Columns | Daily Chronicle

Rettke: Voting remains a powerful way to stand up for your beliefs

If we’ve learned anything since the 2020 General Election, it’s that a small number of votes can make or break tight political races.

It’s not surprising these days that one might feel a bit cynical about the state of our country. About the power of one vote, or its seeming lack of impact.

In the November 2020 general election, DeKalb County recorded a historic voter turnout. At just over 75% turnout with 63,841 registered voters in the county, the 2020 presidential election saw 47,982 ballots cast.

Just months later, however, during the April 2021 consolidated election (where several significant mayoral races were contested) just a fraction of voters turned up, at 14.59% turnout. Many races at the local level in DeKalb County were decided by just a handful of votes.

The DeKalb County Clerk and Recorder’s Office told Daily Chronicle reporters this week that 5,395 registered voters have cast early voting ballots as of Thursday.

It’s time we get back to those November 2020 numbers.

On Tuesday, all 24 seats of the DeKalb County Board will be up for reelection. Seven districts, 14 of those seats, will be contested. The board is an elected body that sets policy for countywide residents, and votes on the budgets that include the DeKalb County sheriff’s (and jail), health department, state’s attorney and clerk’s offices.

Voters also will decide Tuesday who will next administer DeKalb County elections and oversee county record-keeping, as they choose between Democrat Linh Nguyen and Republican Tasha Sims for DeKalb County Clerk and Recorder.

This election brings even higher stakes for those who will hold power across the state and in Washington D.C. Elections are up in the General Assembly, in Springfield and in Congress.

Like most election cycles, debate has ramped up on a variety of issues. It somehow feels more significant this time around, doesn’t it? Lawmakers elected for the next two years will set policy on things that matter a lot of people: Health care, employment, retirement, safety, public education, taxes and more. Things that have, to many I’m sure, felt in peril over the past several years.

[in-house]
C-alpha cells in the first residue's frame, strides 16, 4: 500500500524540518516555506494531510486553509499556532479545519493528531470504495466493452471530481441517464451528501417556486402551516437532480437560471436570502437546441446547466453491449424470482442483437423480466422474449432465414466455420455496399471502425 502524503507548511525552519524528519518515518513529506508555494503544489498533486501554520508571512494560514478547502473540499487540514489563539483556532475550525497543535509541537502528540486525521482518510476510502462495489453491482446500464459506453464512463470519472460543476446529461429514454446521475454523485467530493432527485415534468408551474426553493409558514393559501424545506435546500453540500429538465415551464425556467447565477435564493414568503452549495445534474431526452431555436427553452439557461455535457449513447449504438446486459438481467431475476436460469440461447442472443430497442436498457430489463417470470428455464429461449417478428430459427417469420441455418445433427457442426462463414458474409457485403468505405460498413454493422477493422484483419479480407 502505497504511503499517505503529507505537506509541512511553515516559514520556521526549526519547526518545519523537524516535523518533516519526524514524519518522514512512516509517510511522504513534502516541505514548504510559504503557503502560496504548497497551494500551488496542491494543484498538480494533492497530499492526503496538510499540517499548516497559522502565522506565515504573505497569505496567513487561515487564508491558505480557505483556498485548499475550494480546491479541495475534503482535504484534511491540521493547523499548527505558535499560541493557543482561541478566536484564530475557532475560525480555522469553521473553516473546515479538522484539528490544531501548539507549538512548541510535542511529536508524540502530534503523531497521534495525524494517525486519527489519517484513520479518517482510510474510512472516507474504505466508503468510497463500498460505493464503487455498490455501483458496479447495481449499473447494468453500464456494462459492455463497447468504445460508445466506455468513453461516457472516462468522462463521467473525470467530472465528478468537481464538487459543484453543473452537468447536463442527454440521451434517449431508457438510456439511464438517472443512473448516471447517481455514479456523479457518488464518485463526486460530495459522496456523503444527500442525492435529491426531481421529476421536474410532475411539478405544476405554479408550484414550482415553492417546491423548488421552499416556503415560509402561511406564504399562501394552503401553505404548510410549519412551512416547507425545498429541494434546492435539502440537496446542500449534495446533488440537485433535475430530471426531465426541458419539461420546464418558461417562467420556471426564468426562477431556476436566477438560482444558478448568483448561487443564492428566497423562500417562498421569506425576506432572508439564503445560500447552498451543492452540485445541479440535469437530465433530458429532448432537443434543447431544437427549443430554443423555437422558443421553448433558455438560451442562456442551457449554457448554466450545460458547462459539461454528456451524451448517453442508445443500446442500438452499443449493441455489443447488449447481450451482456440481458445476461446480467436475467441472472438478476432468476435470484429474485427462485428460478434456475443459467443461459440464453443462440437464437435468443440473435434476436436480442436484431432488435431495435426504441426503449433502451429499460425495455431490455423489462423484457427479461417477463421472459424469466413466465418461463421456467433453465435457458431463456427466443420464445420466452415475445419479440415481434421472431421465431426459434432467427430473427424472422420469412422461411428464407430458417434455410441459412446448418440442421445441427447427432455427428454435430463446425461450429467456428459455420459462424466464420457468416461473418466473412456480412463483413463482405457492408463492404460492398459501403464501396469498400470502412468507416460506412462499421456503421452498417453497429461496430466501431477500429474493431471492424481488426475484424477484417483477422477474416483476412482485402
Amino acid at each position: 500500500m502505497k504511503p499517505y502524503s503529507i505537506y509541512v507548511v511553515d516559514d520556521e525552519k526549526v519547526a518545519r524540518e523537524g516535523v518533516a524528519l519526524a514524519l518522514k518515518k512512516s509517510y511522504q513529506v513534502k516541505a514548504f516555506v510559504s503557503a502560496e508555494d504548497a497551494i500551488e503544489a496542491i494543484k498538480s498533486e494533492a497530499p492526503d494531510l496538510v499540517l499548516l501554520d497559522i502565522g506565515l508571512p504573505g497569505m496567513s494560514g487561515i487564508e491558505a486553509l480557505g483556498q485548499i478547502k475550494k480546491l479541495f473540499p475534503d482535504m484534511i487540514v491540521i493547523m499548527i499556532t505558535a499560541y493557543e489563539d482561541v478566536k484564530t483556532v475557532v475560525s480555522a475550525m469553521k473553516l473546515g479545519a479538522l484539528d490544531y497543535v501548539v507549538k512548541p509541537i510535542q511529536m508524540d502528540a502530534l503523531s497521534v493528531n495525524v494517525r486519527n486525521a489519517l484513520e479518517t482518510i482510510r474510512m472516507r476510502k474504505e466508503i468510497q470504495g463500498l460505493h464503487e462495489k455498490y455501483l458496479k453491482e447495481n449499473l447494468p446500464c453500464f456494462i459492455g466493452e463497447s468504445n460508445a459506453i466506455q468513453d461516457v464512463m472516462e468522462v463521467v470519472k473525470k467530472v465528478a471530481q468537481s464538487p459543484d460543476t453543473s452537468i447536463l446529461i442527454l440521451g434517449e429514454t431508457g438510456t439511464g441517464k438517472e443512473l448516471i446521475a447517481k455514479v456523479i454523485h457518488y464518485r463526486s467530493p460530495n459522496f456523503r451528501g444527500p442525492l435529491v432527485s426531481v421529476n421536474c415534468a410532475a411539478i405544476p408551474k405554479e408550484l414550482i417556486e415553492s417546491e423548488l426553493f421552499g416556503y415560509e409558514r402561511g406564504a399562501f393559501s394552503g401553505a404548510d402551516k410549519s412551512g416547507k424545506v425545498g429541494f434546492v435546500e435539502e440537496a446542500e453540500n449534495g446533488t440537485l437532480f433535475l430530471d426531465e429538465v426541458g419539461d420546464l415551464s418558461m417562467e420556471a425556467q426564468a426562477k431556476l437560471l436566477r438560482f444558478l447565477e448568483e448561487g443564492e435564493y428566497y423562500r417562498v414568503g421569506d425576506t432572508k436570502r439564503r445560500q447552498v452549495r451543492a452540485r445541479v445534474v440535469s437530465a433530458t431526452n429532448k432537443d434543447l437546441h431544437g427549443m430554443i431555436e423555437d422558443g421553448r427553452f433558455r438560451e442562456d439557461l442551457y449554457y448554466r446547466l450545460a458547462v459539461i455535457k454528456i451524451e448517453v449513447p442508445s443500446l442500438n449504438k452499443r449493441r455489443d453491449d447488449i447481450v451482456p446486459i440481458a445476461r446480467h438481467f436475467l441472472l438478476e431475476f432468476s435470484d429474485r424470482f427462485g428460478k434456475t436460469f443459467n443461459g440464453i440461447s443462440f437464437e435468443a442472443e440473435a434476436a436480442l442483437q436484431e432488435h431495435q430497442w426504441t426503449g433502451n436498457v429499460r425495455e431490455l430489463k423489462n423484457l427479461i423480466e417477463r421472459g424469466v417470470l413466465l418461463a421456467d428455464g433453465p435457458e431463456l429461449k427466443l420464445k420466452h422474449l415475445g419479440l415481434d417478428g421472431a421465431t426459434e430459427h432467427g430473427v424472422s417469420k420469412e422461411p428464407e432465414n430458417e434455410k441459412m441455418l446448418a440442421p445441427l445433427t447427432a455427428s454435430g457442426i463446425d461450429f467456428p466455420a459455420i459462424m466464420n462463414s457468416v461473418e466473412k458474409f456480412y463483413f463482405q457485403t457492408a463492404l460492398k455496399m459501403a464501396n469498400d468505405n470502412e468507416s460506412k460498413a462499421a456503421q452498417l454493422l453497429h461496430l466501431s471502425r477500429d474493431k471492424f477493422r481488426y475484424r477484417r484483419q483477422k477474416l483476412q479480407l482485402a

Let’s do our part to make sure our voices are heard on these issues.

By this time next week, we will likely know who will be the next Illinois Governor, Illinois Attorney General, Secretary of State and more. We’ll know who will take up seats in our newly redrawn state congressional and assembly races.

We’ll also know – pending a smooth election count – how many DeKalb County residents showed up to the polls.

It’s our chance to pick a representative to uphold our values – and a chance to subsequently hold them to account if they don’t.

Free and fair elections are what often set us, as Americans, apart from other countries in the world. We have a process that has been proven to be fair and open, despite efforts to purport otherwise.

So, participating in that process is vital to its longevity, and to our ability to move forward.

It’s also important to vet your candidates. Read up on the issues, do your own research, decide what values and issues matter to you and make sure you do your due diligence to support a candidate who aligns with them. Look up their voting records (for U.S. congressional votes visit, and for the Illinois General Assembly visit

Some may be inclined to despair or become disengaged by the status quo, because the fear is they don’t have enough power to change anything. That’s often my fear, too. That fear leads to apathy, inaction, and ultimately no progress.

All the more vital, then, to take a deep breath, pluck up some courage and fill out a ballot. If you don’t like the status quo, it’s important to demand change. Elected people need to remember that they work for the public, people like you and me. It’s their job to represent constituents, advocate for those least fortunate and demand fair and inclusive progress.

And if they don’t, they need to be voted out of office. That can only happen if people show up Tuesday.

Visit to see if you’re registered to vote, or for information on how to do it.

Daily Chronicle reporters Megann Horstead and Camden Lazenby put together a handy election voter guide for you. Visit to read more. Or read further in Saturday’s print edition and you’ll find it on page 5.

Remember that we probably won’t know final election results Tuesday. And be kind to volunteer poll workers,.

I hope you decide to go use your voice, and your vote, for good Tuesday. Let’s remember that we still have something to say, and a good way to start is by heading to the polls.

Kelsey Rettke

Kelsey Rettke

Kelsey Rettke is the editor of the Daily Chronicle, part of Shaw Media and DeKalb County's only daily newspaper devoted to local news, crime and courts, government, business, sports and community coverage. Kelsey also covers breaking news for Shaw Media Local News Network.